2021 Bear Expedition

Holding Position

By Evan Kovacs, Remotely Operated Vehicle Team Lead, Marine Imaging Technologies

Pixel on deck

Remotely operated vehicle Pixel on the deck of U.S. Coast Guard Cutter Sycamore at sunrise, awaiting its next deployment. Image courtesy of David Ullman, MITech. Download largest image (jpg, 304 kb).

Piloting a small remotely operated vehicle (ROV) at sea on a large vessel in prevailing ocean currents can be “exciting” in the best conditions. Our ability to safely navigate the wreck with our ROV, Pixel, is entirely dependent on the ability of the ship and crew to keep station - which is accomplished through dynamic positioning (DP). After our last big ship experience where the ship lost its DP and pulled Pixel off the wreck, causing significant damage, we are always a little concerned when putting a tether-operated vehicle in the water on an unknown ship.

The captain and crew of our ship, U.S. Coast Guard Cutter Sycamore, said we should be able to hold position within one to two feet in the currents and conditions we were experiencing on site and, fortunately for us, they were absolutely right! The currents were such that without a top-notch DP system (and crew), we would have had a very difficult time getting to the wreck. However, we were able to call the bridge and move the ship any number of feet in any direction, which is ultimately how we would search for the shipwreck.

On Pixel we have Ultra Short Baseline (USBL) positioning. However, we found that after the first day, the positioning could be off by as much as 100 feet. This meant that every day, we had to search for the wreck site again. We would drop at our previous location and then move the ship in a slow search pattern while we scanned for the wreck using sonar on Pixel.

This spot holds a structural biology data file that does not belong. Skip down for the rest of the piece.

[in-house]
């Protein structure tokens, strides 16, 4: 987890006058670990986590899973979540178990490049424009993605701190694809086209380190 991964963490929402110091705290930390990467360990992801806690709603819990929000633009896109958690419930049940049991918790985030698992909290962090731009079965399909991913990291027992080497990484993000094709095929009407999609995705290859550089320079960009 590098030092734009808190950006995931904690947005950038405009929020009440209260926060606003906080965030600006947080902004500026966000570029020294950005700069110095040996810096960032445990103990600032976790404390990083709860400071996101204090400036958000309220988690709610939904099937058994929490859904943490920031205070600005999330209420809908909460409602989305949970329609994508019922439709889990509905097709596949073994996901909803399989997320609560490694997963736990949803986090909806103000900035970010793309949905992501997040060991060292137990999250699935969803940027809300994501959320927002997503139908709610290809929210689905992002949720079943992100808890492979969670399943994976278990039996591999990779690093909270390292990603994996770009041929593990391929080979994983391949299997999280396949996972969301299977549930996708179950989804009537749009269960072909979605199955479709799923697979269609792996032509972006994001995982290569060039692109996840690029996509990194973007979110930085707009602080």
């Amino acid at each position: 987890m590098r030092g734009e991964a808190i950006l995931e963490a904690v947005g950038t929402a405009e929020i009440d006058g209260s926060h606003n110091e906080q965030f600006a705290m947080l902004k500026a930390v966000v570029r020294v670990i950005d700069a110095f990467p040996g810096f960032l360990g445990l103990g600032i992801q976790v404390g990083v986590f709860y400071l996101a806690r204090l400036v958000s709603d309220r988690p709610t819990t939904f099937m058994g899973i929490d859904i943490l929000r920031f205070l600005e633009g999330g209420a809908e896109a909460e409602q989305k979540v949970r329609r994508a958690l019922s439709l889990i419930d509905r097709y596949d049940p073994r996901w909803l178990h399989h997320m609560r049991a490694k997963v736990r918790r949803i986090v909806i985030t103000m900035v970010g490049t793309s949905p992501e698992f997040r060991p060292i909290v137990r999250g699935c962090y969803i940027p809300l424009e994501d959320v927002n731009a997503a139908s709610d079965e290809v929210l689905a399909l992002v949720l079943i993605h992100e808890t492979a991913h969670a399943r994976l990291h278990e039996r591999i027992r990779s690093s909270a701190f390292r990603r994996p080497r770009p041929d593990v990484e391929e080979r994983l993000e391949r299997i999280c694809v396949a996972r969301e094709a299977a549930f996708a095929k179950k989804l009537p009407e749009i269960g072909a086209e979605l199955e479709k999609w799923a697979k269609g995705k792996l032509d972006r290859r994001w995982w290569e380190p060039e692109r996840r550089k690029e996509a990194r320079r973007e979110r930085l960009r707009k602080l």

The currents were pretty strong and they were challenging for a small vehicle, but usually once we were on site, we could use the ship to position our lighting chandelier above or near the wreck and work pretty effectively. On small boats, we achieve this through a mooring system, but it is impractical for a large ship to temporarily moor in over 300 feet of water.

The bridge and deck crews worked great with our team and we had several days to work out all our systems - which was fortunate because on the last day, our tether was snagged in the wreck. Making things worse, Pixel blew a thruster while trying to maneuver the tether out of the snag and we found ourselves pinned down by tether and current – with swells increasing and a storm coming in! This could have been a bad situation had we been moored or in less-capable hands, but the ship was able to move very slowly to help pull the tether away from the wreck. Meanwhile, we maneuvered Pixel as best we could while the deck crew pulled up the chandelier to eventually clear the tether, and we were free!

With great team work all around, we ended our mission successfully, left nothing that was not already there, and took lots of pictures to tell the story!

Drafted June 16, 2021; published June 25, 2021